Natalie Behring/Getty Images News/Getty Images

What's In The Senate Bills To End The Government Shutdown? The Parties Are Facing Off

Since the government shut down on Dec. 22, 2018, the United States has been trying to figure out how to deal. At first, perhaps no one expected this hiatus to last so long, but after an entire month of the government being shut down, parks are closed, trash is piling up, and workers are going without paychecks. In short, something definitely needs to change. Thankfully, it looks like the Senate is officially trying to stand up and take action, with two separate bills introduced in a bid to find a bipartisan solution to re-open the government. So, what's in the Senate's government shutdown bills? Here's what we know.

On Tuesday, Jan. 22, The New York Times reported that the Senate plans to hold a competing vote on bills to reopen the government Thursday, Jan. 24. The two separate bills were backed by Republican Senate Majority Leader Sen. Mitch McConnell on behalf of Republicans, and Democrat Senate Minority Leader Sen. Chuck Schumer on behalf of Democrats. Both bills address the sticking point of President Donald Trump's proposed wall on the southern border: the Republican bill will fund President Donald Trump's $5.7 billion border wall, while Democrats' bill would fund the government through Feb. 8 without a wall.

The Republican bill would reopen the government in exchange for funding Trump's more than $5 billion border wall while also providing temporary protection for "Dreamers," young immigrants who were brought to the United States as children. The bill would also, per the Times, offer as an incentive to Democrats some $12 billion in disaster relief funding and extend the Violence Against Women Act (VAWA), which was allowed to expire last year. However, it also includes measures that would make it more difficult for asylum seekers, including children, to gain refuge in the United States

In contrast, the Democratic bill consists of a short-term solution that would exclude border wall funding but would provide funds for natural disaster reliefs. This bill would keep the government open until Feb. 8, and allow the government to operate while negotiating further on border security.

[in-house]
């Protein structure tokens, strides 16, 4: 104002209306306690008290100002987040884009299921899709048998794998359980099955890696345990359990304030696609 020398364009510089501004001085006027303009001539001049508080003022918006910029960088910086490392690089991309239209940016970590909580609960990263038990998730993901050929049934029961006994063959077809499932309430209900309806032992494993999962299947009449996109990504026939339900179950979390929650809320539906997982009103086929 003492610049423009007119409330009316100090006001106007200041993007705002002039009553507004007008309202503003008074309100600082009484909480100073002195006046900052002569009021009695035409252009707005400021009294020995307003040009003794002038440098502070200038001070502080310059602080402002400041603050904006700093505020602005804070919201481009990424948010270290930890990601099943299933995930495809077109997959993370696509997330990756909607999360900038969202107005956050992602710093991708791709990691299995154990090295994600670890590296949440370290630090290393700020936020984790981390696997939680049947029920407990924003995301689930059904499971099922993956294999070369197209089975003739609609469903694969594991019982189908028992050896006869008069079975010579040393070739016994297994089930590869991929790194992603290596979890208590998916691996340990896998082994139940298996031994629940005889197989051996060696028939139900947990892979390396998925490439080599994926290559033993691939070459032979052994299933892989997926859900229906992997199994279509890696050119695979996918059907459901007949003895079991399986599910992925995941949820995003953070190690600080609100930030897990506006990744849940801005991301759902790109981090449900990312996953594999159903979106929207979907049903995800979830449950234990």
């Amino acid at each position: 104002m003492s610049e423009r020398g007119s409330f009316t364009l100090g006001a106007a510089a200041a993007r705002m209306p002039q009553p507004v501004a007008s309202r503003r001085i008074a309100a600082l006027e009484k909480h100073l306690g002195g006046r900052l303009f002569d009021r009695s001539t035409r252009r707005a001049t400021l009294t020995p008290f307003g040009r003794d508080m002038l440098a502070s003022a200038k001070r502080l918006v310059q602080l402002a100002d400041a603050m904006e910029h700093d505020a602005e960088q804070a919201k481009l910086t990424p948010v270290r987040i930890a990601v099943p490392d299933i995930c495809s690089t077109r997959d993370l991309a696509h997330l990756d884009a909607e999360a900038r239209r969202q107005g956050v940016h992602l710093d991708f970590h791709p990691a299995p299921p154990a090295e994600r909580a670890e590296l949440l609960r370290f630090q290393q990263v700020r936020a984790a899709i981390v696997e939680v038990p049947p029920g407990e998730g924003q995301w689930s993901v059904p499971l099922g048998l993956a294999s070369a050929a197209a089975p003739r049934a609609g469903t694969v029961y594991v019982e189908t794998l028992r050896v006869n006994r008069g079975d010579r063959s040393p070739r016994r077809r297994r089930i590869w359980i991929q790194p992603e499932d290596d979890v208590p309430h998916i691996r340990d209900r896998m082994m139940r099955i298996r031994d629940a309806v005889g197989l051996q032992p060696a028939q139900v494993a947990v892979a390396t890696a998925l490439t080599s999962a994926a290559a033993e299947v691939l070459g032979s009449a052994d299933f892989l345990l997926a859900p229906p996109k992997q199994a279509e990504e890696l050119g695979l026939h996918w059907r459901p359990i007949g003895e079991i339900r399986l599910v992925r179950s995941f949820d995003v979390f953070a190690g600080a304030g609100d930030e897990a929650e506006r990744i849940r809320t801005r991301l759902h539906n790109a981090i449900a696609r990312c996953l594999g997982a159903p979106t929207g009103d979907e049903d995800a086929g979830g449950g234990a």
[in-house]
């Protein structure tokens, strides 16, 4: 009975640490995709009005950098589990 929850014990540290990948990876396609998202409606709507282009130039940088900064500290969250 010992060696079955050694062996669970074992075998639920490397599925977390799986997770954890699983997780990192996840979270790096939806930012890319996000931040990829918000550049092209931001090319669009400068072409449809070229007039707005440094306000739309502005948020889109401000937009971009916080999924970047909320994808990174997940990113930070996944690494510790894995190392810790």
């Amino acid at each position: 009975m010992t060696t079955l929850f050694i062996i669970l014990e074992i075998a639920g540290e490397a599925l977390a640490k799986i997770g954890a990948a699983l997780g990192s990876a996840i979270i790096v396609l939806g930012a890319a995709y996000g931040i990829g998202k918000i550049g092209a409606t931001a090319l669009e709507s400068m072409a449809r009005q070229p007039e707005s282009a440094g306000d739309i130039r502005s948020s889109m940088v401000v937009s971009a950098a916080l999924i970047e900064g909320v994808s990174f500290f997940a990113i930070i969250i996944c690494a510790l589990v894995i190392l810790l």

Even though it appears to be a step in the right direction, the Times reported that it's unlikely either bill will receive the necessary 60 votes to pass, and therefore won't advance. So long story short, even though it looks like these bills are pointing towards progress, there's a chance that nothing will still be resolved.

Al Drago/Getty Images News/Getty Images

The monthlong government shutdown has impacted United States federal workers tremendously, and if the Senate still can't find a solution come Thursday, Jan. 24, that means 800,000 federal workers will miss their second paycheck this month on Friday, Jan. 25. As of Jan. 12 this government shutdown, which began on Dec. 22, 2018, marks the longest in United States history, beating out its 1995 Clinton administration predecessor that lasted 22 days. Over the course of the shutdown, United States agencies have been slowly shuttering their operations. The Federal Emergency Management Agency (FEMA) issued a "stop work" to government contractors on Dec. 26, 2018 while the Food and Drug Administration (FDA) stopped routine safety inspections on food during the shutdown.

Since the government shut down a month ago, mostly over Trump's commitment to his border wall, the president and Democrats have met regularly in order to find a compromise. However, seeing as Trump is adamant about receiving the nearly $6 billion border wall funding, and Democrats have openly opposed the idea, things have been at a standstill. In fact, during a Jan. 4 meeting with Democratic leaders, Trump reportedly threatened to keep the government shut down for "for a very long period of time — months or even years" until his border wall demands are met, according to Schumer. Trump confirmed that he had made these statements later during a press conference that day. Elite Daily reached out to the White House for comment at the time, but did not hear back.

Pete Marovich/Getty Images News/Getty Images

As Trump and Congress continue to battle out government shutdown deals and compromises, one can only hope that a solution will come from this ordeal. It's been a wild ride folks, but I definitely believe it's time to close the chapter on the longest shutdown in United States history.